O glorious day! Philly is (possibly) getting its streets swept | Mike Newall
I’m dreaming of that wonderful morning when, like old Scrooge in his nightgown and cap, I’ll fling open my shutters to hear an urchin scream "It's STREET SWEEPING DAY!"
It’s a Christmas miracle: Philly is getting a street-sweeping program.
Well, a “possible pilot program.” And one that won’t launch until spring, if it does. And one that we have precious few details about. But in our fair, trash-rich realm, it’s glad tidings for Philadelphians who have been advocating for such a program for years, and for your trusty columnist, who has been advocating for it for a week.
Last week, this column was conjuring ghosts of street sweepers past. Like Frank DiCicco, the city councilman whose legacy is forever chained, Jacob Marley-style, to the time he tried and failed to launch a street-sweeping program in South Philadelphia. Tragically, he won only 60 percent of the vote in his next election.
This week, though, I’m dreaming of that wonderful morning when, like old Scrooge in his nightgown and cap on Christmas, I’ll fling open my shutters and scream to urchins in the street. “What’s to-day, my fine fellow?” I’ll howl at a passing scamp.
“To-day!” the little wretch will reply. “Why, STREET-SWEEPING DAY.”
O joy! O glorious! Heavenly sidewalks. Sweet, clean streets. Merry trash receptacles.
I may be guilty of slight exaggeration. Still, in our filthy city, the only major city in the country without a street-sweeping program, this is encouraging news.
Nic Esposito, the city’s litter czar, announced the program during a conversation Wednesday morning with me, WHYY journalist Ryan Briggs, and host Marty Moss-Coane on WHYY’s Radio Times.
There’s a lot we don’t know about the program, such as what neighborhoods it would target, when exactly it would launch, how often the streets would be cleaned, and — perhaps most important for DiCicco’s rattling ghost — what it would mean for parking. Will people have to move their cars? We don’t know yet.
(There is technology these days, Esposito said, that can clean the streets with fewer parking disruptions. So, breathe easier, South Philly.)
Esposito was quick to point out that street sweeping isn’t a silver bullet, and he noted the city’s success in the last 16 months at identifying the city’s worst trash hot spots, curbing short dumping and illegal tire disposal, and supporting community efforts to clean the streets.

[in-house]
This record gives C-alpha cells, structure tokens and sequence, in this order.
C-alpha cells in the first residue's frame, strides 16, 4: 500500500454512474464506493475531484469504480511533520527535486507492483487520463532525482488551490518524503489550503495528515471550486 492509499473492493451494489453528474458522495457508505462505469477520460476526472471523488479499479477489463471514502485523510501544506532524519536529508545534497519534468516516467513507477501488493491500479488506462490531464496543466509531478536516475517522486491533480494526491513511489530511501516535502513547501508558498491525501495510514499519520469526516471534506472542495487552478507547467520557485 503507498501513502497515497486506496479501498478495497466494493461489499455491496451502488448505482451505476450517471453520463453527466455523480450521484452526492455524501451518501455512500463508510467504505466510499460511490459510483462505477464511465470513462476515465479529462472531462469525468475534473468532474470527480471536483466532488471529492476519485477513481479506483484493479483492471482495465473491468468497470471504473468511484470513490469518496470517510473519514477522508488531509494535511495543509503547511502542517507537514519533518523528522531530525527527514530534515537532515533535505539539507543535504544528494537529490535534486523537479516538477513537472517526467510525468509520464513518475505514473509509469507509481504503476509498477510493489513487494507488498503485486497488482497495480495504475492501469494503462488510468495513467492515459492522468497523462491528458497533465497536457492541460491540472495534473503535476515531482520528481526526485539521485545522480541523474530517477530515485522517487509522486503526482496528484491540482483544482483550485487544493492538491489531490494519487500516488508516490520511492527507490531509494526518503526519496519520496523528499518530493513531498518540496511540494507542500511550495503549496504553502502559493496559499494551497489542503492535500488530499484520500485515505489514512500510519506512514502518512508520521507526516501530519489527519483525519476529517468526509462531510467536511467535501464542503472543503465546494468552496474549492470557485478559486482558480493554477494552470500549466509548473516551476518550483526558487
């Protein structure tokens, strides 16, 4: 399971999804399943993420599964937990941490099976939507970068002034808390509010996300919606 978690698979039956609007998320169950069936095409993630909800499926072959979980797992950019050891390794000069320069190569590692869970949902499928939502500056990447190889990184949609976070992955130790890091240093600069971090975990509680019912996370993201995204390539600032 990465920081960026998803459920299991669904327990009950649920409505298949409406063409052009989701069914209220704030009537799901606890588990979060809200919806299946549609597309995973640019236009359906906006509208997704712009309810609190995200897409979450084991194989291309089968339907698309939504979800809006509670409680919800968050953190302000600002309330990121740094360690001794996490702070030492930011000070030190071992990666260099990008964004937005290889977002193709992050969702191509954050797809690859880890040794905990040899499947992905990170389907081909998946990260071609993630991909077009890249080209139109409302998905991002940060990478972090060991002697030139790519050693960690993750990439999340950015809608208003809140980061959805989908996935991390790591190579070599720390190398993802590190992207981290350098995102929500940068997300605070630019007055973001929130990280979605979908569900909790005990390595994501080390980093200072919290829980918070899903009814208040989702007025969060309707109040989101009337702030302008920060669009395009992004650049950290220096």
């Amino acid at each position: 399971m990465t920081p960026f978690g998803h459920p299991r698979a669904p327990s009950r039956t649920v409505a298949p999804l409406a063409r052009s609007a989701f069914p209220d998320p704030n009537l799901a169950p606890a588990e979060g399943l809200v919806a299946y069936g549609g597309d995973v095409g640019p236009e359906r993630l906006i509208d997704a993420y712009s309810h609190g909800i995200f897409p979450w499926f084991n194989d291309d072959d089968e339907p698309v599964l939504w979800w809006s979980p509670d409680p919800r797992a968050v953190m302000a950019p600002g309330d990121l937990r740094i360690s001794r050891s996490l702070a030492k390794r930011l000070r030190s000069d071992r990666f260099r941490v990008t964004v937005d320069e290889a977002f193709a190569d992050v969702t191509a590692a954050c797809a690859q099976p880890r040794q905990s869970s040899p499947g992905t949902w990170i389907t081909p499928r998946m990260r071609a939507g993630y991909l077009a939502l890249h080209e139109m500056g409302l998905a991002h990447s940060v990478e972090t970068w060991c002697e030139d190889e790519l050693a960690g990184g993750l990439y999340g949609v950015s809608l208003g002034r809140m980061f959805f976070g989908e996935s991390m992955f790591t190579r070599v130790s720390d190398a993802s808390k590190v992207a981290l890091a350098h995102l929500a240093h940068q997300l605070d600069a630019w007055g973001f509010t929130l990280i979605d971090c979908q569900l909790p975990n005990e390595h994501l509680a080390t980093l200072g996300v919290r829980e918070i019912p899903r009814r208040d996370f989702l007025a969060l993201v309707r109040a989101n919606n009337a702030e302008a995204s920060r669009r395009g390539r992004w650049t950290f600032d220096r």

He says this has all laid the groundwork for the street-sweeping pilot. “We would have failed miserably,” he said, if the city simply launched a street-sweeping program out of the gate. It wants the program to be sustainable.
I applaud the city for everything it’s doing, and I know that, like everything in Philadelphia, there’s no easy solution to our trash problem. But I think that all of the city’s data-driven trash initiatives would be much more effective if they were coupled with this basic service that every other major city in the country has provided for decades.
Moss-Coane started Wednesday’s show with a reference to the 1940s, when Philadelphia was known as the cleanest city in the country and was even lauded by the National Clean-Up Paint-Up Fix-Up Bureau. If the old boys from the bureau could see us these past few years, they’d be rolling in their graves.
Even as we move forward, Philadelphia is at the top of so many ignominious lists. We’re the poorest big city, the hungriest. Our opioid crisis outpaces that of every other major city. And for now, we’re still the dirtiest. We have big problems here — and, in some cases, big, ambitious solutions. But when it came to trash, for so long, we let a simple solution languish in a municipal garage.
As I told Esposito on the air, I’d happily drive of those glorious trash Zambonis when they finally make it to the streets, and I mean it. Let’s start the engines.